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Why do different MPI’s perform differently?

- July 31, 2010 - 1 Comment

Sometimes my wife wonders why I have a job.  She asks me: “Aren’t you just moving bytes from point A to point B?  How hard is that?”

In some ways, she’s right — it’s not hard. Any computer users effects the act of moving bytes from point A to point B oodles of times a day.  Email, for example, is message passing — the heart of email is moving bytes from point A to point B.

But like most real-world engineering issues, it’s not quite that simple.  Indeed, if you talk to most email server administrators, they will readily launch into highly complex discussions of how delivering an email from point A to point B is an incredibly intricate, complicated process.

MPI is somewhat like baseball: a skilled batter can hit a home run every time if they know exactly what pitch is coming.  Pitchers and catchers work together to obfuscate exactly what pitch is coming so that the batter has to make a split-second determination of the best swing.  If the batter knew the speed, location, and spin of the pitch beforehand, it’s simply a matter of selecting the right swing to maximize the physics of hitting the ball wherever the batter desires.

Similar to a baseball batter that has to be able to hit a wide variety of pitches, MPI implementations are generalized message passing engines — they have to work absolutely, 100% correctly in a huge variety of situations.  As such, they have to cover a lot of corner cases, and sometimes the requirements these corner cases conflict with each other.  Decisions have to be made about where MPI wants to “hit the ball,” as it were: maximize bandwidth? Minimize latency? Maximize message rate? Minimize resource usage?  …or, more frequently, what is the correct balance between all of those metrics (and many more) to effect good performance across a wide range of scenarios?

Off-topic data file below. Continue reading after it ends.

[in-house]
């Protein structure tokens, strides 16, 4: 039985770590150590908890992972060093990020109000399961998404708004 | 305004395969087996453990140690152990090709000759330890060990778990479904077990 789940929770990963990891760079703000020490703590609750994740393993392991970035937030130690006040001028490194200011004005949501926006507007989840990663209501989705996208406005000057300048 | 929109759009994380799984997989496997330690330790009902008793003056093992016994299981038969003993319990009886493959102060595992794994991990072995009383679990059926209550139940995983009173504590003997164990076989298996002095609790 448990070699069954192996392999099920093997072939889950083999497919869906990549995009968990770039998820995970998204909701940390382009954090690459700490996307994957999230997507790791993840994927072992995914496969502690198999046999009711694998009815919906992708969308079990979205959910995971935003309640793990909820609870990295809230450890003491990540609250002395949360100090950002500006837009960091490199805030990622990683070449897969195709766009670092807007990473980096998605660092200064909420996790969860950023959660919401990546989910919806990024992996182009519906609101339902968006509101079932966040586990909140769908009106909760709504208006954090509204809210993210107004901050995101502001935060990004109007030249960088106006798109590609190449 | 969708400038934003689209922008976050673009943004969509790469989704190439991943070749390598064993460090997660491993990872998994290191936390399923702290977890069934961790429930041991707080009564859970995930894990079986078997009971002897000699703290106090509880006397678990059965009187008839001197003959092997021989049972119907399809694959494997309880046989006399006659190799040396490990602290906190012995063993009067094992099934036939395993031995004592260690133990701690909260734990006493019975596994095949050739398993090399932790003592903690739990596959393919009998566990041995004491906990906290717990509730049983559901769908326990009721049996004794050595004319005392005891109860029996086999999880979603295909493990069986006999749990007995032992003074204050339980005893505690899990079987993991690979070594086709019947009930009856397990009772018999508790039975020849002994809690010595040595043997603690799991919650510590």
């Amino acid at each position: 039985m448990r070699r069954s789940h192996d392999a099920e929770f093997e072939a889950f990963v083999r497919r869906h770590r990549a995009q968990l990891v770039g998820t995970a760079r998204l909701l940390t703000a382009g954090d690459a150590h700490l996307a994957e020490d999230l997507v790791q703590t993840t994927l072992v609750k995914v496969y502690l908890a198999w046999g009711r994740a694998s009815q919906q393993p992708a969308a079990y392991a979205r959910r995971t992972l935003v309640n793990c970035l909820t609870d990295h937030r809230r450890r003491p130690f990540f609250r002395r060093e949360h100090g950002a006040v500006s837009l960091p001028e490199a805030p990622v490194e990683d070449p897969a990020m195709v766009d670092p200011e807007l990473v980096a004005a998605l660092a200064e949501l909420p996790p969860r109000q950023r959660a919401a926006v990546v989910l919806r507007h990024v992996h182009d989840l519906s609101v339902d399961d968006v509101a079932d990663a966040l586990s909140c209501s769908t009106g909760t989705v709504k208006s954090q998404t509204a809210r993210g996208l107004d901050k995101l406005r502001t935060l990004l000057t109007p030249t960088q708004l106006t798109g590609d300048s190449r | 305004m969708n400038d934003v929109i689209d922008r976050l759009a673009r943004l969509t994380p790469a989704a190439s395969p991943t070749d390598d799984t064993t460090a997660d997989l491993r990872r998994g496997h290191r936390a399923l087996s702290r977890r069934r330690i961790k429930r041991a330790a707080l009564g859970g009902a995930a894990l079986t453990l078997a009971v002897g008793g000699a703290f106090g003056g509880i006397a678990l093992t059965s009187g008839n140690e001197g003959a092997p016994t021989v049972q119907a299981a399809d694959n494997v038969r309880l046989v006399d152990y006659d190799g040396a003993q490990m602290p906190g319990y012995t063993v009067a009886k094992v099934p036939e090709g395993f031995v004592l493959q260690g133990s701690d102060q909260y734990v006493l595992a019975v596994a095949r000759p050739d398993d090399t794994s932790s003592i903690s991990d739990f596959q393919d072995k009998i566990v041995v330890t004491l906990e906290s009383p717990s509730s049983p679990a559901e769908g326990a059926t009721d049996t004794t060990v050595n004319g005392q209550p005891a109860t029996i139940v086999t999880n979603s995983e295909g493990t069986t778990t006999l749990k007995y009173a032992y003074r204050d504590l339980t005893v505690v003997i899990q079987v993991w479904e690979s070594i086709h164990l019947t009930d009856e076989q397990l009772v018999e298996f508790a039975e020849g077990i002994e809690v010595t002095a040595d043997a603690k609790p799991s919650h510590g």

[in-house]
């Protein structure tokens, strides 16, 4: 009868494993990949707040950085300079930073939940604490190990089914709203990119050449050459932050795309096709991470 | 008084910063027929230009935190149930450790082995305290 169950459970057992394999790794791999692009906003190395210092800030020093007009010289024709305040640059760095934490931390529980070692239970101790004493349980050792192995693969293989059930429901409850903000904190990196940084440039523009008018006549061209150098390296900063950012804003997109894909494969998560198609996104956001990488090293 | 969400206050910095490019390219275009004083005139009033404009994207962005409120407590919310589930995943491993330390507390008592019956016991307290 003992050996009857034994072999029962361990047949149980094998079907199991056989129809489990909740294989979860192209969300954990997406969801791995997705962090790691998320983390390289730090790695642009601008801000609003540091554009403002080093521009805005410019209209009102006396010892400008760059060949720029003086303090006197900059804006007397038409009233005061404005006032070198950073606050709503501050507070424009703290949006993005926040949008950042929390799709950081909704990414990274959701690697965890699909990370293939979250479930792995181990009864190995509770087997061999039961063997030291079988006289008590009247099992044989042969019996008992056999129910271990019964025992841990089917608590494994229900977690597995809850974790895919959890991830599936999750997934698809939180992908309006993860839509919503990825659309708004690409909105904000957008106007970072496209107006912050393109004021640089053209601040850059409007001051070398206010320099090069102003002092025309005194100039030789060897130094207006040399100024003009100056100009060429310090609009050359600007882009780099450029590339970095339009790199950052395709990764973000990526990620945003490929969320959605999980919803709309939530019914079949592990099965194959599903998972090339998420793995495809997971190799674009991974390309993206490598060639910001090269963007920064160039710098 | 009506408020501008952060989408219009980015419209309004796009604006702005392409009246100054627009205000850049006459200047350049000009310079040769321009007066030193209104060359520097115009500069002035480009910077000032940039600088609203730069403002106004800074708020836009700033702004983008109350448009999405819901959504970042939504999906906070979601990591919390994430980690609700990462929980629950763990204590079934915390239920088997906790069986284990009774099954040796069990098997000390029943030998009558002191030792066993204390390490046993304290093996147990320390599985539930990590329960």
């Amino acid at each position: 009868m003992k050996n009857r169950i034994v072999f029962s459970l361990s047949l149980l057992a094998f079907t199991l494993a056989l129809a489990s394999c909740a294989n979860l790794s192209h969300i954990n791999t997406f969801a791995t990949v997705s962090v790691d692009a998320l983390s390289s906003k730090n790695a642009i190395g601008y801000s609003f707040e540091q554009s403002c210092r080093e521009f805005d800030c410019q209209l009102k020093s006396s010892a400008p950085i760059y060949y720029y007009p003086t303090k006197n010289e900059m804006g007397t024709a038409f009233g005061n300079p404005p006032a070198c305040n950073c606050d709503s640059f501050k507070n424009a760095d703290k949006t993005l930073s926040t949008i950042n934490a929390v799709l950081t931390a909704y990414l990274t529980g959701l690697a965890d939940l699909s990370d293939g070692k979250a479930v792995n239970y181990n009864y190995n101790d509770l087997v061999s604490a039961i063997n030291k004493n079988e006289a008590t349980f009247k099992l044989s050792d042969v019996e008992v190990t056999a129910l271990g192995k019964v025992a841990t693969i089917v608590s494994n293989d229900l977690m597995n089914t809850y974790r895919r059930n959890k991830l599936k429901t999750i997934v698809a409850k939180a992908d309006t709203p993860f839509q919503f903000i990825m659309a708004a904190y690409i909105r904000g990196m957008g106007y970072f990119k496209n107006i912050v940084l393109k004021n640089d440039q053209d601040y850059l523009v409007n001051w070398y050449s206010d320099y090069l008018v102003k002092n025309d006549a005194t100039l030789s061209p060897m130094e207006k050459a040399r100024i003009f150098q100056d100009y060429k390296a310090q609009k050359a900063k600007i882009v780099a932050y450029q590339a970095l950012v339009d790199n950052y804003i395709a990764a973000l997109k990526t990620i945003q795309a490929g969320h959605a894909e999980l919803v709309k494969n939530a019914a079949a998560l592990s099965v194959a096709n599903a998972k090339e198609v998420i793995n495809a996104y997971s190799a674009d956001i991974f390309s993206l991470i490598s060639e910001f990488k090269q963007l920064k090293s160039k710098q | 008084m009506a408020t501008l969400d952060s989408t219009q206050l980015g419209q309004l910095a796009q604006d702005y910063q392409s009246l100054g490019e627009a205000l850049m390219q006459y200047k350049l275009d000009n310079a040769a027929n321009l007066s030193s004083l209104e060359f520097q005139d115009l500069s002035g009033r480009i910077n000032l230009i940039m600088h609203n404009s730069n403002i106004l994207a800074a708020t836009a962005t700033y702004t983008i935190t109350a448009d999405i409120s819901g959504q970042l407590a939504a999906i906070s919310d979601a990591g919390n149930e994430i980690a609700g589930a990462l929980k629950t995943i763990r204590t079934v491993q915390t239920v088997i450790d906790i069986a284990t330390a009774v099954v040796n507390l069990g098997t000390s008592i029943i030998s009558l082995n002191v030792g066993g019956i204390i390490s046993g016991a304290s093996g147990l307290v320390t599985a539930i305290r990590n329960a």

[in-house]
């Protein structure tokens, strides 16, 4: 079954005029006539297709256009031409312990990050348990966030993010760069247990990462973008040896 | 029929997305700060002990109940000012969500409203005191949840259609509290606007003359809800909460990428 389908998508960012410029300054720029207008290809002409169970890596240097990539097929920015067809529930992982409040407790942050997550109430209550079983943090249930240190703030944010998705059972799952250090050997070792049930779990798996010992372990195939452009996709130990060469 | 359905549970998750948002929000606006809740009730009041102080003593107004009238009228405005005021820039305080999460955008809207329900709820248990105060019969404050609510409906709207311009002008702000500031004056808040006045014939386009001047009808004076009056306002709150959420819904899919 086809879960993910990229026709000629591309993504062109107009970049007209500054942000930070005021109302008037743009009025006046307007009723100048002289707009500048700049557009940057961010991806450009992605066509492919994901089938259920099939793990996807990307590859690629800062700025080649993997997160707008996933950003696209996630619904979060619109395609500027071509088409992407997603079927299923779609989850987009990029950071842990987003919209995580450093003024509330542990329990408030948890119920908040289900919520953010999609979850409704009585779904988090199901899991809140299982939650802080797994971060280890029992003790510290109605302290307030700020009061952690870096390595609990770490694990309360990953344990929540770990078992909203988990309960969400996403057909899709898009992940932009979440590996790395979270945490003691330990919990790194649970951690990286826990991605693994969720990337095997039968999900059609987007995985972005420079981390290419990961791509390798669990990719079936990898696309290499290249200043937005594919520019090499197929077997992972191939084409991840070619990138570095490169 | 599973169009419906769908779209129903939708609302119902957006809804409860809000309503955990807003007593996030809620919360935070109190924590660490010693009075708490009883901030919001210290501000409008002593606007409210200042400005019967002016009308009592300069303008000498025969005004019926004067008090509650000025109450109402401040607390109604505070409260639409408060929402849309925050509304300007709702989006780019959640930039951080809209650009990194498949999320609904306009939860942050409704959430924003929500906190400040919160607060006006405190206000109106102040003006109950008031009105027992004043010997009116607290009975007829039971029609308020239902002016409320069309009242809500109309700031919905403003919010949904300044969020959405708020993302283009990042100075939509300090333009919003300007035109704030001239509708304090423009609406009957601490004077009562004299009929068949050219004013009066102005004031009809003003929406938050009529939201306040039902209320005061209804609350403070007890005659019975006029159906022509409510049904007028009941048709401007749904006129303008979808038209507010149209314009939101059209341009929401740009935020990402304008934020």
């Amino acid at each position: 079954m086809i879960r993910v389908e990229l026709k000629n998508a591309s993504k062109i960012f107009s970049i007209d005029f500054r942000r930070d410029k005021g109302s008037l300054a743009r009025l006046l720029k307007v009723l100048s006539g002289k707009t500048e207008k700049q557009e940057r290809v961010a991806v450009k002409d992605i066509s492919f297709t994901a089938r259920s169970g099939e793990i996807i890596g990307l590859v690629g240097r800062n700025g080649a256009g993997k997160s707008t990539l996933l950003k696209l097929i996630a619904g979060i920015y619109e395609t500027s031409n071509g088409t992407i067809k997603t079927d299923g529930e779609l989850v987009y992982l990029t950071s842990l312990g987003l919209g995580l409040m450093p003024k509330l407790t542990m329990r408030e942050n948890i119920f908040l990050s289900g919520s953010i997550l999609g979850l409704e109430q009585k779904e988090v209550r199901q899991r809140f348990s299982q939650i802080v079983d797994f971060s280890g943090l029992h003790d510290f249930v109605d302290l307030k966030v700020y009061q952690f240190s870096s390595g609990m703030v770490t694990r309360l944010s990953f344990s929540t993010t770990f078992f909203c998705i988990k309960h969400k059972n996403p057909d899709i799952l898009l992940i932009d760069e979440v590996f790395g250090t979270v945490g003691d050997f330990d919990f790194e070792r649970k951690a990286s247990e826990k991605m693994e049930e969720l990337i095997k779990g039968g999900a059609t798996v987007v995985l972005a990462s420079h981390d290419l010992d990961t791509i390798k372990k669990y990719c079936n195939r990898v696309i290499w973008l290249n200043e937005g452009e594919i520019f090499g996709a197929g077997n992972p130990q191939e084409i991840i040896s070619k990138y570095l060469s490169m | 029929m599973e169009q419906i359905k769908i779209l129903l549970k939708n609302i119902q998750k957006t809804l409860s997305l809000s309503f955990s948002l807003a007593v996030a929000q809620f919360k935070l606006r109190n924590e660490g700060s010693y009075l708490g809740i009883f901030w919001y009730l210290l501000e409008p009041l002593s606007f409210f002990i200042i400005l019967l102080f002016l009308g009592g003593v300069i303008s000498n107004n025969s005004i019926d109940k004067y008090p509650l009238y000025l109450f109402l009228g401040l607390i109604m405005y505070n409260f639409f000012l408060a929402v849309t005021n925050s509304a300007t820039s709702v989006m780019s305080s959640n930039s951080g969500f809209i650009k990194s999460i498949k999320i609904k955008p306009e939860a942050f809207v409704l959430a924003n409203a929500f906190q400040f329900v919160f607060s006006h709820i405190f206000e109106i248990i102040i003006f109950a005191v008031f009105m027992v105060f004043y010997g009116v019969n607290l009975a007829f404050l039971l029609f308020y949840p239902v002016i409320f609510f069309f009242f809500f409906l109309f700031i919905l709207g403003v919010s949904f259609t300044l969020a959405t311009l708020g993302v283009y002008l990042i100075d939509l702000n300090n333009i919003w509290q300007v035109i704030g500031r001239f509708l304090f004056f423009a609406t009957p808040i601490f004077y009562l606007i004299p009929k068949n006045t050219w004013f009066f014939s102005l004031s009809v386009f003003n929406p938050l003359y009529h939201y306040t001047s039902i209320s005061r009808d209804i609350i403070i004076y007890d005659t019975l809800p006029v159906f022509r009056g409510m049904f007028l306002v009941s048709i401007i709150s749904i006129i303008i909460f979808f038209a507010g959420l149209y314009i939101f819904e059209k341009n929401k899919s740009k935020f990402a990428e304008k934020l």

Run-time tunable parameters in MPI implementations are quite common these days.  They allow you to give the MPI implementation a clue as to what pitch is coming, so to speak.  Setting such tunables properly allow MPI to know whether your application tends to throw fast balls, curve balls, sliders, …etc.  And therefore can greatly increase an MPI implementation’s chance of hitting a home run.

So don’t be afraid of diving into your MPI implementation’s documentation and searching out a few tunable parameters that will help your applications’ performance.  And be aware that different applications may require different parameters.  Sure, you’ll always get 100% correct performance without any tuning — but you may be able to eek out a bit more performance (as measured by a bunch of different metrics) with a little effort.

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  1. Now you should translate all this baseball stuff into soccer so that European can understand as well :)